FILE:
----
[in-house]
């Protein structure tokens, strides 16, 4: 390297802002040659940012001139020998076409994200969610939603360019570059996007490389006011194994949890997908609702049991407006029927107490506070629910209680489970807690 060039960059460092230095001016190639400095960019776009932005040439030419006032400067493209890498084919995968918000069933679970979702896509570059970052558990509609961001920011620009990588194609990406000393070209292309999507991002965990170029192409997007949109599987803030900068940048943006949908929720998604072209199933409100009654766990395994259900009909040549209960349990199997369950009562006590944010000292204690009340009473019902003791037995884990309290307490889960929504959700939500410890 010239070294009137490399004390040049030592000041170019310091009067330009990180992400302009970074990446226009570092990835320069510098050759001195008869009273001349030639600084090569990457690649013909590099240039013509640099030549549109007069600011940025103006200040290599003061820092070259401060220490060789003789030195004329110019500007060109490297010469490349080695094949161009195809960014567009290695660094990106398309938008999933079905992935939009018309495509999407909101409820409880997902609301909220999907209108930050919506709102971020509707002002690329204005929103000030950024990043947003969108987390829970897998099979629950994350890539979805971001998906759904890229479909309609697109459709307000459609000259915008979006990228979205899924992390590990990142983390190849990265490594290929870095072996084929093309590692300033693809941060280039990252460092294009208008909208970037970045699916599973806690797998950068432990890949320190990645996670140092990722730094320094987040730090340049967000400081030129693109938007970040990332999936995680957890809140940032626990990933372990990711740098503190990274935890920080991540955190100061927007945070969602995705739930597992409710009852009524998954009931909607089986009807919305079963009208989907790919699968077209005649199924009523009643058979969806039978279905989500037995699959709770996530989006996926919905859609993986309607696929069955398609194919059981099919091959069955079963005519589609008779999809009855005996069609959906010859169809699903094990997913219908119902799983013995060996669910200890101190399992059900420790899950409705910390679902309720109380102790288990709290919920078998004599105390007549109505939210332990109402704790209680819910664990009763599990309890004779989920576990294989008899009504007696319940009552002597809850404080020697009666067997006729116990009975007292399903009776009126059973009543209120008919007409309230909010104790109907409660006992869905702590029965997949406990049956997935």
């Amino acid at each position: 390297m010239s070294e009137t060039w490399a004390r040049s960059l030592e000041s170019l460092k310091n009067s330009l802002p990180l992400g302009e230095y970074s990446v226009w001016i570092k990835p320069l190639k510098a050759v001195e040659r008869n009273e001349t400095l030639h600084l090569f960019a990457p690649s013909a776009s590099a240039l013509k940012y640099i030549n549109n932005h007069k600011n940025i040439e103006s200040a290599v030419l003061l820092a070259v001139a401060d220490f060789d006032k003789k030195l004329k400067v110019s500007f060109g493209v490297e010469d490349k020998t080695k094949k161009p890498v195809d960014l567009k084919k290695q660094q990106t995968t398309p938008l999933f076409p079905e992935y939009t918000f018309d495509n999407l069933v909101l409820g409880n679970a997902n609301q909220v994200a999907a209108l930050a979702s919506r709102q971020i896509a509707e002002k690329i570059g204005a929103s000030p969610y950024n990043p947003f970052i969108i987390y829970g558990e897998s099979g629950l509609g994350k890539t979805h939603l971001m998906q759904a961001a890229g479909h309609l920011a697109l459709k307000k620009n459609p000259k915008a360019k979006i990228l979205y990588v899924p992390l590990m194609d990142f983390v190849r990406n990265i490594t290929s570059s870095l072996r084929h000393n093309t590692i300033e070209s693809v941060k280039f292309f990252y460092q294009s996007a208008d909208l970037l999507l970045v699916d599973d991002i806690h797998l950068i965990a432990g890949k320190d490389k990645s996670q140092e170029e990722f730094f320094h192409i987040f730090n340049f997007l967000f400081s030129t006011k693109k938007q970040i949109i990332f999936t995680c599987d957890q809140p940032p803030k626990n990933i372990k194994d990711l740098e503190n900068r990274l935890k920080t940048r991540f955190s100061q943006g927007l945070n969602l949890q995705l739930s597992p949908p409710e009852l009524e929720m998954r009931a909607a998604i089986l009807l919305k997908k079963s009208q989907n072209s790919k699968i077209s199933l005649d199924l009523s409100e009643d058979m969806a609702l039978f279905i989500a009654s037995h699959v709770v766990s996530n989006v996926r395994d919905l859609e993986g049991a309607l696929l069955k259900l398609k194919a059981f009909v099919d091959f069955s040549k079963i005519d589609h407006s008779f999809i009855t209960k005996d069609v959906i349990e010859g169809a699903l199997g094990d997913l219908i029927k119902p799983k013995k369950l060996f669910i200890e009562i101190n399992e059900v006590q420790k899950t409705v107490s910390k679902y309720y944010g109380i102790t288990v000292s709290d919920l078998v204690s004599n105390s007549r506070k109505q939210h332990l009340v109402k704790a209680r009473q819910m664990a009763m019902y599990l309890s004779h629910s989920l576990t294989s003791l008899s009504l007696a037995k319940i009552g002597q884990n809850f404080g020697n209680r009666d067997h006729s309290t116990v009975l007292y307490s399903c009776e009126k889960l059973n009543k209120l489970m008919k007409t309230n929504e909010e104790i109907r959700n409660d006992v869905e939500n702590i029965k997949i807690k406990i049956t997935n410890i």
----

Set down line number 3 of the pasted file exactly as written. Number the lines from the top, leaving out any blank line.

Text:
């Amino acid at each position: 390297m010239s070294e009137t060039w490399a004390r040049s960059l030592e000041s170019l460092k310091n009067s330009l802002p990180l992400g302009e230095y970074s990446v226009w001016i570092k990835p320069l190639k510098a050759v001195e040659r008869n009273e001349t400095l030639h600084l090569f960019a990457p690649s013909a776009s590099a240039l013509k940012y640099i030549n549109n932005h007069k600011n940025i040439e103006s200040a290599v030419l003061l820092a070259v001139a401060d220490f060789d006032k003789k030195l004329k400067v110019s500007f060109g493209v490297e010469d490349k020998t080695k094949k161009p890498v195809d960014l567009k084919k290695q660094q990106t995968t398309p938008l999933f076409p079905e992935y939009t918000f018309d495509n999407l069933v909101l409820g409880n679970a997902n609301q909220v994200a999907a209108l930050a979702s919506r709102q971020i896509a509707e002002k690329i570059g204005a929103s000030p969610y950024n990043p947003f970052i969108i987390y829970g558990e897998s099979g629950l509609g994350k890539t979805h939603l971001m998906q759904a961001a890229g479909h309609l920011a697109l459709k307000k620009n459609p000259k915008a360019k979006i990228l979205y990588v899924p992390l590990m194609d990142f983390v190849r990406n990265i490594t290929s570059s870095l072996r084929h000393n093309t590692i300033e070209s693809v941060k280039f292309f990252y460092q294009s996007a208008d909208l970037l999507l970045v699916d599973d991002i806690h797998l950068i965990a432990g890949k320190d490389k990645s996670q140092e170029e990722f730094f320094h192409i987040f730090n340049f997007l967000f400081s030129t006011k693109k938007q970040i949109i990332f999936t995680c599987d957890q809140p940032p803030k626990n990933i372990k194994d990711l740098e503190n900068r990274l935890k920080t940048r991540f955190s100061q943006g927007l945070n969602l949890q995705l739930s597992p949908p409710e009852l009524e929720m998954r009931a909607a998604i089986l009807l919305k997908k079963s009208q989907n072209s790919k699968i077209s199933l005649d199924l009523s409100e009643d058979m969806a609702l039978f279905i989500a009654s037995h699959v709770v766990s996530n989006v996926r395994d919905l859609e993986g049991a309607l696929l069955k259900l398609k194919a059981f009909v099919d091959f069955s040549k079963i005519d589609h407006s008779f999809i009855t209960k005996d069609v959906i349990e010859g169809a699903l199997g094990d997913l219908i029927k119902p799983k013995k369950l060996f669910i200890e009562i101190n399992e059900v006590q420790k899950t409705v107490s910390k679902y309720y944010g109380i102790t288990v000292s709290d919920l078998v204690s004599n105390s007549r506070k109505q939210h332990l009340v109402k704790a209680r009473q819910m664990a009763m019902y599990l309890s004779h629910s989920l576990t294989s003791l008899s009504l007696a037995k319940i009552g002597q884990n809850f404080g020697n209680r009666d067997h006729s309290t116990v009975l007292y307490s399903c009776e009126k889960l059973n009543k209120l489970m008919k007409t309230n929504e909010e104790i109907r959700n409660d006992v869905e939500n702590i029965k997949i807690k406990i049956t997935n410890i």